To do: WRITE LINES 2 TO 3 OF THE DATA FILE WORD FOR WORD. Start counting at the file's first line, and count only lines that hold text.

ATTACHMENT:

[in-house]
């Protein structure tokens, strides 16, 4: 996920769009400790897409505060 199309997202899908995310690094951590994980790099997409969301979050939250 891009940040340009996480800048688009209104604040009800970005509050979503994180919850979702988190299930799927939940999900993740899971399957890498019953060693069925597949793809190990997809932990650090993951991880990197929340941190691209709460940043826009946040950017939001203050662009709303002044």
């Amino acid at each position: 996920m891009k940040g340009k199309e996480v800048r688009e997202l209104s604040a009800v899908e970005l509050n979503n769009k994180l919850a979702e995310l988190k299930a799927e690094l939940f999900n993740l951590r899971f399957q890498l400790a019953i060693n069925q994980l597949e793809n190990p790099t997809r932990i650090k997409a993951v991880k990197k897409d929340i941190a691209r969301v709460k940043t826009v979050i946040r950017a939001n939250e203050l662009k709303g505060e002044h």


């Protein structure tokens, strides 16, 4: 996920769009400790897409505060 199309997202899908995310690094951590994980790099997409969301979050939250 891009940040340009996480800048688009209104604040009800970005509050979503994180919850979702988190299930799927939940999900993740899971399957890498019953060693069925597949793809190990997809932990650090993951991880990197929340941190691209709460940043826009946040950017939001203050662009709303002044």
């Amino acid at each position: 996920m891009k940040g340009k199309e996480v800048r688009e997202l209104s604040a009800v899908e970005l509050n979503n769009k994180l919850a979702e995310l988190k299930a799927e690094l939940f999900n993740l951590r899971f399957q890498l400790a019953i060693n069925q994980l597949e793809n190990p790099t997809r932990i650090k997409a993951v991880k990197k897409d929340i941190a691209r969301v709460k940043t826009v979050i946040r950017a939001n939250e203050l662009k709303g505060e002044h």